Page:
And on Thursday, unidentified gunmen shot and killed a female health worker while another female worker was critically injured in an attack in southwestern Pakistan.
Even big cities, including Islamabad, have seen resistance to polio immunization campaigns.
“The biggest challenge in cities like Islamabad is the refusal by parents,” Muhammad Hamza Shafqaat, the deputy commissioner of Islamabad, said in an interview. “Even if 1 percent of the children don’t get the polio drops, the polio sample remains alive in the environment, and we have to work harder in the next campaign.”
The government is focusing on addressing the misconceptions in communities and building trust and demand for polio vaccinations, officials said.
On Sunday, Noor-ul-Haq Qadri, the minister for religious affairs, sought the help of clerics and religious scholars in Peshawar, warning them about those spreading negative propaganda against polio vaccination.
“Religious scholars across the country agree that children need to be vaccinated against polio,” the minister was quoted as saying.B:
华商报汉中特快【过】【了】【好】【几】【天】，【苏】【念】【熙】【就】【和】【陆】【离】【回】【了】【长】【青】。 【这】【里】【青】【翠】【依】【旧】，【熊】【猫】【们】【也】【在】【继】【续】【自】【己】【的】【生】【活】，【看】【起】【来】【并】【没】【有】【多】【么】【想】【念】【他】【们】。 【苏】【念】【熙】【有】【天】【自】【己】【开】【着】【车】【去】【附】【近】【赶】【集】，【回】【来】【时】【发】【现】【飞】【燕】【居】【然】【也】【在】。 【飞】【燕】【非】【得】【说】【什】【么】【买】【了】【条】【裙】【子】【送】【她】，【要】【她】【穿】【上】【去】【走】【走】。 “【这】【里】【头】【山】【路】【都】【是】【土】，【弄】【脏】【了】【怎】【么】【洗】？” 【苏】【念】【熙】【觉】【得】【她】【不】
“【不】【重】【要】【了】，【楚】【枫】【有】【何】【机】【遇】，【那】【是】【他】【的】【事】【情】。” “【无】【论】【他】【有】【何】【机】【遇】，【或】【者】【是】【有】【怎】【样】【的】【秘】【密】，【但】【今】【日】【他】【救】【了】【我】【们】【的】【性】【命】，【这】【却】【是】【不】【争】【的】【事】【实】。” “【今】【日】【若】【不】【是】【他】，【我】【们】【都】【要】【死】。” “【甚】【至】，【他】【为】【了】【救】【我】【们】，【也】【得】【罪】【了】【洞】【察】【天】【师】。” “【这】【份】【恩】【情】，【我】【们】【不】【能】【忘】。” 【龙】【晓】【晓】【说】【道】。 “【公】【主】【殿】【下】【说】【的】【极】
【滚】【滚】【洪】【音】【笼】【罩】【整】【个】【长】【安】【城】。 【城】【内】【聚】【集】【的】【魔】【门】【弟】【子】，【欢】【呼】【雀】【跃】，【恭】【迎】【声】【冲】【霄】【沸】【腾】。 【而】【反】【观】【那】【些】【还】【留】【存】【于】【城】【中】【的】【长】【安】【子】【民】、【屯】【戍】【军】【卫】、【王】【公】【贵】【族】，【却】【尽】【皆】【脸】【色】【惶】【恐】，【就】【如】【等】【待】【判】【决】【的】【羔】【羊】【一】【般】，【仰】【视】【着】【空】【中】【那】【威】【临】【大】【地】【的】【雄】【伟】【身】【躯】。 【魔】【皇】【来】【了】。 【驾】【龙】【而】【来】。 【即】【便】【已】【经】【见】【识】【过】【魔】【龙】【那】【无】【边】【恢】【弘】【的】【气】【焰】，【可】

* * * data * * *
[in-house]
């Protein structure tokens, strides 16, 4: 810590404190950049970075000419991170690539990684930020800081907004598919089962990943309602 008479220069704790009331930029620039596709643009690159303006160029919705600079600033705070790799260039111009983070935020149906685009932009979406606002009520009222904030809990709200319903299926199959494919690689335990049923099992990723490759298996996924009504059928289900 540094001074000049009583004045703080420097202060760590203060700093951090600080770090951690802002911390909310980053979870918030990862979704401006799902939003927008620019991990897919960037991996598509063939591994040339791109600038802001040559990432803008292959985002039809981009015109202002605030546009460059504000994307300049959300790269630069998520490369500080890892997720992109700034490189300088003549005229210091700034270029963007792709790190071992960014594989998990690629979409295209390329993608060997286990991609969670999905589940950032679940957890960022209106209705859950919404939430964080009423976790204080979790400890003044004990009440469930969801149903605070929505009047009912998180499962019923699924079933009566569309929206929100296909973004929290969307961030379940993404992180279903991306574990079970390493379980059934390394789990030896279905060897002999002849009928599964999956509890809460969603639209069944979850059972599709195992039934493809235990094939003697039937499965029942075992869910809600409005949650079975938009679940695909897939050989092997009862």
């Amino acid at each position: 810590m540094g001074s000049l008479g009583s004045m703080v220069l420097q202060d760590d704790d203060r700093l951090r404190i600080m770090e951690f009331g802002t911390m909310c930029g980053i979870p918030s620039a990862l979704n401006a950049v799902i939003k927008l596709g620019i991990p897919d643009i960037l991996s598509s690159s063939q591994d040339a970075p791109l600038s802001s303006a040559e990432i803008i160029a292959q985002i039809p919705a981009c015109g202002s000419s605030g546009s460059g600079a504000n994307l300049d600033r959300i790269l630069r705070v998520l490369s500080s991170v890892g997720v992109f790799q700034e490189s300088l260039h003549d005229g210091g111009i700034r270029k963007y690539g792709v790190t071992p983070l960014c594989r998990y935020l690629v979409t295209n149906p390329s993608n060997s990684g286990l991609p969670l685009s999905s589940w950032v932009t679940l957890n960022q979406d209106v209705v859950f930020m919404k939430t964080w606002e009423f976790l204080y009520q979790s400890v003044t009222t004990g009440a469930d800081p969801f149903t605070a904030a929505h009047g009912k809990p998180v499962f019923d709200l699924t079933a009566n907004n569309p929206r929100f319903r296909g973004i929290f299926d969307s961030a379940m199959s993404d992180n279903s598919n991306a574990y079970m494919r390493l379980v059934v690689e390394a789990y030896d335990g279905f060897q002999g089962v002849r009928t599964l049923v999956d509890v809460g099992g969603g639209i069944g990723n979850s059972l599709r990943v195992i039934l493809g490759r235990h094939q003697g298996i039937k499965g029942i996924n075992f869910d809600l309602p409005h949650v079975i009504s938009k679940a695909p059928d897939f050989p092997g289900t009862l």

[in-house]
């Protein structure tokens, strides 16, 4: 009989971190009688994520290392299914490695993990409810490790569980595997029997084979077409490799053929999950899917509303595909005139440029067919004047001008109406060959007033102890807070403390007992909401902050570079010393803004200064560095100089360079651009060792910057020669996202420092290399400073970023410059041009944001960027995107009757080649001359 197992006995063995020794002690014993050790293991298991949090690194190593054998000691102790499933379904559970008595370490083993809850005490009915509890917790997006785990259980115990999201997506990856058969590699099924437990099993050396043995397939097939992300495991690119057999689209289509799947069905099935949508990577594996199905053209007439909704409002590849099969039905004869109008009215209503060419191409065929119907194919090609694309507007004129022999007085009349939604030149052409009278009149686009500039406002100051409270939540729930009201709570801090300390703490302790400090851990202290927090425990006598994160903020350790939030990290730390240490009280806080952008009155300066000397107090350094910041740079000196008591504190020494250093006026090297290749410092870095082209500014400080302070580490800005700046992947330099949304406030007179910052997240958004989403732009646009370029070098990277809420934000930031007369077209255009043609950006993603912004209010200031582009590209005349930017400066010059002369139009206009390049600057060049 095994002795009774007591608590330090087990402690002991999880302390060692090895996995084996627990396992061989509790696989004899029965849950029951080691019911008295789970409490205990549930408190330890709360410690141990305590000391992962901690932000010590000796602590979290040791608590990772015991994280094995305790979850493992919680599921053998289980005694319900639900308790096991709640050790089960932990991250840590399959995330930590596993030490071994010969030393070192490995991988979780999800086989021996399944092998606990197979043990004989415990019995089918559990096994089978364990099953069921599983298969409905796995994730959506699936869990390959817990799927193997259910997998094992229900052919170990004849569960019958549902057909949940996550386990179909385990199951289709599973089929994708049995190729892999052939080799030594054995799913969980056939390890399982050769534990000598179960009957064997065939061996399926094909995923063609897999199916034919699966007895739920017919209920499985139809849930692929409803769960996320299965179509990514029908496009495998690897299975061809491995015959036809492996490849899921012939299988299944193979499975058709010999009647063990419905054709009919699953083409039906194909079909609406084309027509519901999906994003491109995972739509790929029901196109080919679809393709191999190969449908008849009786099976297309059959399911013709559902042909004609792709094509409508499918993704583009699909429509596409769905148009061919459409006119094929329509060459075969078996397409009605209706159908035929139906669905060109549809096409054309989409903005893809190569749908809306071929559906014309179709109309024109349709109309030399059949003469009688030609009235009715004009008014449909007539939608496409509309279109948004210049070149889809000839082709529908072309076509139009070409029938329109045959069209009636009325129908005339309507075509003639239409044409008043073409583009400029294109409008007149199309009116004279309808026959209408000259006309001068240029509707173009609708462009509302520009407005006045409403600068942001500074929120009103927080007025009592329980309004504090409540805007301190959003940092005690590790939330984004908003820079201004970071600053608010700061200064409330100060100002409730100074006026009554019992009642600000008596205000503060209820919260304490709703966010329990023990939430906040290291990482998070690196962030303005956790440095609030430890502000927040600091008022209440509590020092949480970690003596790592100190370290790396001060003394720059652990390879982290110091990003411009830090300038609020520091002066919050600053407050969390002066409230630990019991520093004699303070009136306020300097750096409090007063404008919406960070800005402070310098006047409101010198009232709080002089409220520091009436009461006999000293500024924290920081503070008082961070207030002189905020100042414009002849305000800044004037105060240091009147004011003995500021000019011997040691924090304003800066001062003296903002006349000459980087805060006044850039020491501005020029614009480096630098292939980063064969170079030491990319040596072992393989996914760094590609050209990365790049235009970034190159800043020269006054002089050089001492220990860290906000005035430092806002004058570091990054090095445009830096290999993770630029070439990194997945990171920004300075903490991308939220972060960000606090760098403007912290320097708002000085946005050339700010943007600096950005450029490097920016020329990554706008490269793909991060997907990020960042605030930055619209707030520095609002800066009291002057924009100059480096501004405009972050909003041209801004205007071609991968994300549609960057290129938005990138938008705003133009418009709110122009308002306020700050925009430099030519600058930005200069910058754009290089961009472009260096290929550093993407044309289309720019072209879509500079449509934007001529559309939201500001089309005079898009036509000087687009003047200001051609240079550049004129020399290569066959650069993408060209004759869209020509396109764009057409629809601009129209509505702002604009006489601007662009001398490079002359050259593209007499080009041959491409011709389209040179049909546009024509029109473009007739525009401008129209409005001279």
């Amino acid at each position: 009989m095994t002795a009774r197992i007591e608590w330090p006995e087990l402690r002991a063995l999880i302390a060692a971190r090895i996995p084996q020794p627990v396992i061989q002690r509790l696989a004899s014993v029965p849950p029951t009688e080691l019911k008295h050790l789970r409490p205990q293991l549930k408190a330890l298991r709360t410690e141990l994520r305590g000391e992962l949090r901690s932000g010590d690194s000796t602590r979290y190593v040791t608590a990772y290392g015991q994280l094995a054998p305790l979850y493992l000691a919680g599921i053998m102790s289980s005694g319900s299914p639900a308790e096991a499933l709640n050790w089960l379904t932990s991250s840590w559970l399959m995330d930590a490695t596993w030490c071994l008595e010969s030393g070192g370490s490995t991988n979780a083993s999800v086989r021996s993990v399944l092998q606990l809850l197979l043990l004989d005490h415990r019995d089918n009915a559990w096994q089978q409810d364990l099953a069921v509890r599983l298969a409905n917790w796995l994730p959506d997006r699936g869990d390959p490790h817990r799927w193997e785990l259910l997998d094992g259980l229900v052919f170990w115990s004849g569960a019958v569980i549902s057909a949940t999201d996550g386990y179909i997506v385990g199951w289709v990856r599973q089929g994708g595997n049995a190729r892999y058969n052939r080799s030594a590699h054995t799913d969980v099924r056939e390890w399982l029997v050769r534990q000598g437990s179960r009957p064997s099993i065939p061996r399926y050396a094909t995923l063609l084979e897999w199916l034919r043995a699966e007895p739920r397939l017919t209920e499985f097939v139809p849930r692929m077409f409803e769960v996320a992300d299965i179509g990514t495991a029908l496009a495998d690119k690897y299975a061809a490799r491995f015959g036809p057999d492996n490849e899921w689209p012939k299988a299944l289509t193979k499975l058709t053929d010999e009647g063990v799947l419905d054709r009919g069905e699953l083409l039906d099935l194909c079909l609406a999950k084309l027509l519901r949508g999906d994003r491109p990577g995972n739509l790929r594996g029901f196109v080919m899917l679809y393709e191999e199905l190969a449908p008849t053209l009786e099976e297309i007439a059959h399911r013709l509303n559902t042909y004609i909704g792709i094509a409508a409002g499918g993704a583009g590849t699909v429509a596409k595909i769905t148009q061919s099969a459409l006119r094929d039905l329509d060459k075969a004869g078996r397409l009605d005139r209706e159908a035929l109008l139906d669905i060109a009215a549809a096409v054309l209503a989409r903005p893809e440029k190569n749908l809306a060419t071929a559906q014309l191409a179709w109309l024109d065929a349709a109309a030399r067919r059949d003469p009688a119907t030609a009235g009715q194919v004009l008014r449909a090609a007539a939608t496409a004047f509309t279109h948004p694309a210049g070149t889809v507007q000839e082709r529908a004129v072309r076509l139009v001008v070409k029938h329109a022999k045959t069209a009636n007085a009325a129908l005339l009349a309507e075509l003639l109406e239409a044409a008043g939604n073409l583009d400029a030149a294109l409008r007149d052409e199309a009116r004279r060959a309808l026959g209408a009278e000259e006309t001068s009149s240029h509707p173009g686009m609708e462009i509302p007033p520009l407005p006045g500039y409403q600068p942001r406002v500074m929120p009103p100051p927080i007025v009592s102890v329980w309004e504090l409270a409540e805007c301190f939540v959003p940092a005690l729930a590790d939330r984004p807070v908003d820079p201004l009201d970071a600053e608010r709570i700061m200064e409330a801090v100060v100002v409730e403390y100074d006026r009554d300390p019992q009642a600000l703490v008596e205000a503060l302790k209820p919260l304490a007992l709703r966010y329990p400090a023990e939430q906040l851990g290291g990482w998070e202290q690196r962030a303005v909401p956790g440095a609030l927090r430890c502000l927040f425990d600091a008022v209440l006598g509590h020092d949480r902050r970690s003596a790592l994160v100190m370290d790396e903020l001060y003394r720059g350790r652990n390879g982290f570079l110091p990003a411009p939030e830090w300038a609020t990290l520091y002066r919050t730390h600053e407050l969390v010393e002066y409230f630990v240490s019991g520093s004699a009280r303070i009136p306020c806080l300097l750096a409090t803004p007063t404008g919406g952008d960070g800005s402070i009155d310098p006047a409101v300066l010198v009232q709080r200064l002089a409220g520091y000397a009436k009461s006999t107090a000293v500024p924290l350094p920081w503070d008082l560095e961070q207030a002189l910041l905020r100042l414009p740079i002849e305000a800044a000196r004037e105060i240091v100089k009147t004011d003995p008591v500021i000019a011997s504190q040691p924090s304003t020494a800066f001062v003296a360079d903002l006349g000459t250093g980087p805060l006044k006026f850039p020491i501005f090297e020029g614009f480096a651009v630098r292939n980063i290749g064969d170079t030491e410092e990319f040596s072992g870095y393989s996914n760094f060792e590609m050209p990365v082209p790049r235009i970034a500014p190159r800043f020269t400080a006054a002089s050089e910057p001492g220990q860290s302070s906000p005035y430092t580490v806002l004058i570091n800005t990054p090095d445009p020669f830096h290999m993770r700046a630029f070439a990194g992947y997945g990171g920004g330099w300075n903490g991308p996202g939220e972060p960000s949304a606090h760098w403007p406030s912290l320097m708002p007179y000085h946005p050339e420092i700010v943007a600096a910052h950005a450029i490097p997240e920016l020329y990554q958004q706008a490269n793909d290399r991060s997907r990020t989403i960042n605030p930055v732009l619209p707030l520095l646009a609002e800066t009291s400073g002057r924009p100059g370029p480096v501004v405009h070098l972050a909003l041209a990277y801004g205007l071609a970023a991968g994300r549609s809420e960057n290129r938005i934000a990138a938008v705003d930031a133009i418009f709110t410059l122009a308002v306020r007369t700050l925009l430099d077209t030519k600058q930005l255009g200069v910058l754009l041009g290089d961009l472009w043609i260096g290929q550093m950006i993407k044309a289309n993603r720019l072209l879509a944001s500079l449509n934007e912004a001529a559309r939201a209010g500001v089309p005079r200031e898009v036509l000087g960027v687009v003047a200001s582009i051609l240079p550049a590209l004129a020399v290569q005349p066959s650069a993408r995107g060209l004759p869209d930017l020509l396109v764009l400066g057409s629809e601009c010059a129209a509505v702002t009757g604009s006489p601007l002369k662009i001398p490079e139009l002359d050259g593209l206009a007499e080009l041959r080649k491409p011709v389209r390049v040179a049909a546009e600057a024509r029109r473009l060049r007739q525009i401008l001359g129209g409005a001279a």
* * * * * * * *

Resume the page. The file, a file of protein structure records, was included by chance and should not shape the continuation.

“【还】【没】，【我】【现】【在】【还】【在】【等】【她】。”【高】【水】【宁】【如】【实】【回】【答】。 【古】【承】【郅】【听】【到】【温】【乔】【还】【没】【来】，【松】【了】【口】【气】，【说】【道】：“【你】【在】【哪】【里】，【我】【现】【在】【过】【来】【找】【你】。” 【高】【水】【宁】【抿】【了】【抿】【唇】，【说】【道】：“【我】【在】【大】【厅】【入】【口】【这】【里】。” 【挂】【断】【电】【话】，【大】【约】【十】【分】【钟】【后】，【高】【水】【宁】【见】【到】【一】【脸】【匆】【忙】【的】【古】【承】【郅】。 【见】【他】【过】【来】【与】【自】【己】【搭】【话】，【她】【猜】【测】【电】【话】【就】【是】【古】【承】【郅】【老】【师】【打】【来】【的】。华商报汉中特快【结】【婚】【请】【帖】【是】【即】【将】【结】【婚】【的】【新】【人】【所】【印】【制】【的】【邀】【请】【函】，【请】【帖】【上】【有】【结】【婚】【日】【期】、【典】【礼】【和】【婚】【宴】【的】【举】【行】【时】【间】。【但】【一】【般】【人】【在】【这】【样】【的】【请】【贴】【上】【都】【会】【加】【上】【自】【己】【的】【小】【想】【法】，【让】【原】【本】【单】【调】【的】【请】【帖】【变】【得】【多】【样】【化】，【林】【宥】【嘉】【亲】【手】【剪】【制】【请】【帖】【上】【的】【每】【一】【片】【树】【叶】【温】【馨】【而】【又】【浪】【漫】，【明】【星】【的】【结】【婚】【请】【帖】【都】【长】【啥】【样】【呢】？
【乐】【游】【在】【忘】【川】【谷】【上】【空】【徘】【徊】【了】【好】【半】【天】，【没】【发】【现】【任】【何】【异】【常】，【终】【是】【抓】【了】【抓】【头】【发】，【怏】【怏】【地】【转】【身】，【回】【到】【凡】【人】【界】。 【女】【娲】【造】【人】，【同】【时】【也】【创】【造】【了】【不】【同】【时】【空】。 【而】【不】【同】【时】【空】【的】【时】【间】【流】【逝】，【也】【或】【多】【或】【少】【存】【在】【着】【差】【异】。 【而】【作】【为】【人】【界】【最】【高】【的】【存】【在】，【净】【空】【神】【域】，【则】【是】【这】【其】【中】【时】【间】【流】【逝】【最】【为】【缓】【慢】【的】【地】【方】。 【举】【个】【例】【子】，【乐】【游】【这】【回】【从】【人】【界】【返】【回】【神】
“【见】【过】【师】【尊】！” 【三】【位】【无】【上】【仙】【立】【马】【行】【拜】【大】【礼】，【叶】【晨】【也】【道】：“【父】【亲】，【你】【来】【了】。” 【叶】【晨】【看】【着】【千】【寻】，【平】【静】【道】：“【何】【谓】【危】【机】？【危】【险】【之】【中】【代】【表】【着】【相】【应】【的】【机】【遇】，【当】【年】【的】【我】【便】【是】【这】【样】【一】【步】【一】【步】【地】【走】【过】【来】，【你】【想】【要】【证】【道】，【成】【为】【至】【强】【的】【万】【古】【巨】【头】，【混】【沌】【海】【是】【危】【险】【之】【地】，【也】【是】【你】【的】【机】【遇】【之】【地】，【你】【去】【吧】，【你】【几】【位】【娘】【亲】【那】【边】【我】【自】【会】【解】【释】。”
“【又】【是】【你】【这】【道】【士】。”【男】【子】【听】【见】【声】【音】【熟】【悉】，【便】【往】【来】【源】【方】【向】【走】【去】，【一】【眼】【就】【看】【到】【了】【先】【前】【给】【他】【算】【过】【的】【道】【士】，【正】【坐】【在】【小】【巷】【子】【门】【口】。 【两】【人】【照】【面】，【道】【士】【还】【冲】【男】【子】【笑】【了】【笑】【道】：“【巧】【了】【吗】【这】【不】【是】。” 【没】【有】【理】【会】【道】【士】【的】【话】【语】，【男】【子】【神】【色】【突】【然】【变】【的】【有】【些】【凝】【重】【起】【来】，【皱】【眉】【上】【下】【审】【视】【的】【打】【量】【了】【对】【方】【一】【番】。 【先】【前】【他】【之】【所】【找】【这】【道】【人】【算】【上】【一】【算】，